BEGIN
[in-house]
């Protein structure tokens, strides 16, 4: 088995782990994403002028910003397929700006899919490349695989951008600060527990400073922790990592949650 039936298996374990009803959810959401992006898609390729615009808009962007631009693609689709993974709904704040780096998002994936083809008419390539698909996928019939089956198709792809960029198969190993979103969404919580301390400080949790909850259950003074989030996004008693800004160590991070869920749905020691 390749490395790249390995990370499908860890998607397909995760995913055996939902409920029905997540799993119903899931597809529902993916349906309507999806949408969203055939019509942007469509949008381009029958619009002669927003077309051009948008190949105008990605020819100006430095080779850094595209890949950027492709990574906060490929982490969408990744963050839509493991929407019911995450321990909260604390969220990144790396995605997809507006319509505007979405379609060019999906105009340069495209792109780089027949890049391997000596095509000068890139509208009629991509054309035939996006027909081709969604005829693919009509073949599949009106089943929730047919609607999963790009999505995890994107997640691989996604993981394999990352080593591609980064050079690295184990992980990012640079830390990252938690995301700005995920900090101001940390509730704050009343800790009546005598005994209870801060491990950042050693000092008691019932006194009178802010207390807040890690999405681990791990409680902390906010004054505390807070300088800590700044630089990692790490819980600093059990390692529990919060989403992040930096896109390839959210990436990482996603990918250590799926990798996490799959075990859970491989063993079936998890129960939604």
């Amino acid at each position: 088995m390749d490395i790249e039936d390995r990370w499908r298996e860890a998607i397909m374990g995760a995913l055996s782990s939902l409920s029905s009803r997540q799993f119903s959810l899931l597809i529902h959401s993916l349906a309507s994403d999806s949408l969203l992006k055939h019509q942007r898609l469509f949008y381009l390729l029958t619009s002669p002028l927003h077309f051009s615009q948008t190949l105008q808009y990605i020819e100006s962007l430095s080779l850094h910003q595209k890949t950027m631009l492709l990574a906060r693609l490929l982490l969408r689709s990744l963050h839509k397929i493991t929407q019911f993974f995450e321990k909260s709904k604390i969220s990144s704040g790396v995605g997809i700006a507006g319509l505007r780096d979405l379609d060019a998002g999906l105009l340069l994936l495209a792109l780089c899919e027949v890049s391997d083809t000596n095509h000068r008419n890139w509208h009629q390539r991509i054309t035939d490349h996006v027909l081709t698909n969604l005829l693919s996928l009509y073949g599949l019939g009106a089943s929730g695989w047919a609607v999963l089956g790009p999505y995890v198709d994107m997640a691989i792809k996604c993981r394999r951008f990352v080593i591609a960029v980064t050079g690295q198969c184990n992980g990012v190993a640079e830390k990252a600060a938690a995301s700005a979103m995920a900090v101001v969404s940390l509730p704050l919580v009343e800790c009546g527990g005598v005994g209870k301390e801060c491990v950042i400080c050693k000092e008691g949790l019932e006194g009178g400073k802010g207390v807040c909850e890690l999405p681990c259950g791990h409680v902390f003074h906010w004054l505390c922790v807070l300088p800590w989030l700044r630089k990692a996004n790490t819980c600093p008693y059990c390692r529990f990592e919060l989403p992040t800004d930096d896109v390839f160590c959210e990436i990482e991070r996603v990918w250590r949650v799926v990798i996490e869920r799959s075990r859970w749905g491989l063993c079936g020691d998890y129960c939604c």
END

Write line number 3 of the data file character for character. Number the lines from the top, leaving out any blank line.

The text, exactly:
């Amino acid at each position: 088995m390749d490395i790249e039936d390995r990370w499908r298996e860890a998607i397909m374990g995760a995913l055996s782990s939902l409920s029905s009803r997540q799993f119903s959810l899931l597809i529902h959401s993916l349906a309507s994403d999806s949408l969203l992006k055939h019509q942007r898609l469509f949008y381009l390729l029958t619009s002669p002028l927003h077309f051009s615009q948008t190949l105008q808009y990605i020819e100006s962007l430095s080779l850094h910003q595209k890949t950027m631009l492709l990574a906060r693609l490929l982490l969408r689709s990744l963050h839509k397929i493991t929407q019911f993974f995450e321990k909260s709904k604390i969220s990144s704040g790396v995605g997809i700006a507006g319509l505007r780096d979405l379609d060019a998002g999906l105009l340069l994936l495209a792109l780089c899919e027949v890049s391997d083809t000596n095509h000068r008419n890139w509208h009629q390539r991509i054309t035939d490349h996006v027909l081709t698909n969604l005829l693919s996928l009509y073949g599949l019939g009106a089943s929730g695989w047919a609607v999963l089956g790009p999505y995890v198709d994107m997640a691989i792809k996604c993981r394999r951008f990352v080593i591609a960029v980064t050079g690295q198969c184990n992980g990012v190993a640079e830390k990252a600060a938690a995301s700005a979103m995920a900090v101001v969404s940390l509730p704050l919580v009343e800790c009546g527990g005598v005994g209870k301390e801060c491990v950042i400080c050693k000092e008691g949790l019932e006194g009178g400073k802010g207390v807040c909850e890690l999405p681990c259950g791990h409680v902390f003074h906010w004054l505390c922790v807070l300088p800590w989030l700044r630089k990692a996004n790490t819980c600093p008693y059990c390692r529990f990592e919060l989403p992040t800004d930096d896109v390839f160590c959210e990436i990482e991070r996603v990918w250590r949650v799926v990798i996490e869920r799959s075990r859970w749905g491989l063993c079936g020691d998890y129960c939604c």